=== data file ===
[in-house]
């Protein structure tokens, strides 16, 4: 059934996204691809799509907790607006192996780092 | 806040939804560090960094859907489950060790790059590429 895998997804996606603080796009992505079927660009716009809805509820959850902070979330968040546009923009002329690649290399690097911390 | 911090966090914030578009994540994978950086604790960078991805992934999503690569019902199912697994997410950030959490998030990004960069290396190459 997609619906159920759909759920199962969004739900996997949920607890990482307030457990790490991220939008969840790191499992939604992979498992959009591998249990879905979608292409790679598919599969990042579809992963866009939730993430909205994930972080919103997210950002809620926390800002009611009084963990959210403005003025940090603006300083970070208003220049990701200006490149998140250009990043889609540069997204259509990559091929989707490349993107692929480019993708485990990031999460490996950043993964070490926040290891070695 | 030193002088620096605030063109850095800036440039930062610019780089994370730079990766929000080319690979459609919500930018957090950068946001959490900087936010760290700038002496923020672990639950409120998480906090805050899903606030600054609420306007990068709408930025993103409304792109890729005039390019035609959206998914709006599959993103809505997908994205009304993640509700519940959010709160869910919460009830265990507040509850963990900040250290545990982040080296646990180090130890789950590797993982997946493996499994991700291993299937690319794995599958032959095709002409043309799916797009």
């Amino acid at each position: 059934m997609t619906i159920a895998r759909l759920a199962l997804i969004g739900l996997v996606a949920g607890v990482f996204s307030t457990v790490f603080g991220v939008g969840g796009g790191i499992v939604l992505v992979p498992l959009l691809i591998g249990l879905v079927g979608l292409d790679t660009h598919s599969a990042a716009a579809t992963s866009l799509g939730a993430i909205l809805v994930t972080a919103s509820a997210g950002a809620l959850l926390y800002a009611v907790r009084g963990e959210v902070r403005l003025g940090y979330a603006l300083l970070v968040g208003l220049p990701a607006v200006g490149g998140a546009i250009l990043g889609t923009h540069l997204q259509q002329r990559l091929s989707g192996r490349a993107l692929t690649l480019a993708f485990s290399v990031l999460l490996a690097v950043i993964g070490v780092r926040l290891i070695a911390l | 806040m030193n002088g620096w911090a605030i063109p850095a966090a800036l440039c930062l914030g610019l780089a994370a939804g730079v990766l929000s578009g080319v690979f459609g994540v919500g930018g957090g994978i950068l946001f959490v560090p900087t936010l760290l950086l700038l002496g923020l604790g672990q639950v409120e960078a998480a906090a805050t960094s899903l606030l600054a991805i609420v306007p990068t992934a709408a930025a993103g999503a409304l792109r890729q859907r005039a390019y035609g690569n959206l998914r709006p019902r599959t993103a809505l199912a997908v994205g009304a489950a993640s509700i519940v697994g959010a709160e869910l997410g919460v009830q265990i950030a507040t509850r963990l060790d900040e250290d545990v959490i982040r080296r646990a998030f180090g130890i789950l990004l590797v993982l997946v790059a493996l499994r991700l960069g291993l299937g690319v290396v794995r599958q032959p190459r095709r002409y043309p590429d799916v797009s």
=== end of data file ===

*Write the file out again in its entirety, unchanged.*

[in-house]
């Protein structure tokens, strides 16, 4: 059934996204691809799509907790607006192996780092 | 806040939804560090960094859907489950060790790059590429 895998997804996606603080796009992505079927660009716009809805509820959850902070979330968040546009923009002329690649290399690097911390 | 911090966090914030578009994540994978950086604790960078991805992934999503690569019902199912697994997410950030959490998030990004960069290396190459 997609619906159920759909759920199962969004739900996997949920607890990482307030457990790490991220939008969840790191499992939604992979498992959009591998249990879905979608292409790679598919599969990042579809992963866009939730993430909205994930972080919103997210950002809620926390800002009611009084963990959210403005003025940090603006300083970070208003220049990701200006490149998140250009990043889609540069997204259509990559091929989707490349993107692929480019993708485990990031999460490996950043993964070490926040290891070695 | 030193002088620096605030063109850095800036440039930062610019780089994370730079990766929000080319690979459609919500930018957090950068946001959490900087936010760290700038002496923020672990639950409120998480906090805050899903606030600054609420306007990068709408930025993103409304792109890729005039390019035609959206998914709006599959993103809505997908994205009304993640509700519940959010709160869910919460009830265990507040509850963990900040250290545990982040080296646990180090130890789950590797993982997946493996499994991700291993299937690319794995599958032959095709002409043309799916797009």
């Amino acid at each position: 059934m997609t619906i159920a895998r759909l759920a199962l997804i969004g739900l996997v996606a949920g607890v990482f996204s307030t457990v790490f603080g991220v939008g969840g796009g790191i499992v939604l992505v992979p498992l959009l691809i591998g249990l879905v079927g979608l292409d790679t660009h598919s599969a990042a716009a579809t992963s866009l799509g939730a993430i909205l809805v994930t972080a919103s509820a997210g950002a809620l959850l926390y800002a009611v907790r009084g963990e959210v902070r403005l003025g940090y979330a603006l300083l970070v968040g208003l220049p990701a607006v200006g490149g998140a546009i250009l990043g889609t923009h540069l997204q259509q002329r990559l091929s989707g192996r490349a993107l692929t690649l480019a993708f485990s290399v990031l999460l490996a690097v950043i993964g070490v780092r926040l290891i070695a911390l | 806040m030193n002088g620096w911090a605030i063109p850095a966090a800036l440039c930062l914030g610019l780089a994370a939804g730079v990766l929000s578009g080319v690979f459609g994540v919500g930018g957090g994978i950068l946001f959490v560090p900087t936010l760290l950086l700038l002496g923020l604790g672990q639950v409120e960078a998480a906090a805050t960094s899903l606030l600054a991805i609420v306007p990068t992934a709408a930025a993103g999503a409304l792109r890729q859907r005039a390019y035609g690569n959206l998914r709006p019902r599959t993103a809505l199912a997908v994205g009304a489950a993640s509700i519940v697994g959010a709160e869910l997410g919460v009830q265990i950030a507040t509850r963990l060790d900040e250290d545990v959490i982040r080296r646990a998030f180090g130890i789950l990004l590797v993982l997946v790059a493996l499994r991700l960069g291993l299937g690319v290396v794995r599958q032959p190459r095709r002409y043309p590429d799916v797009s």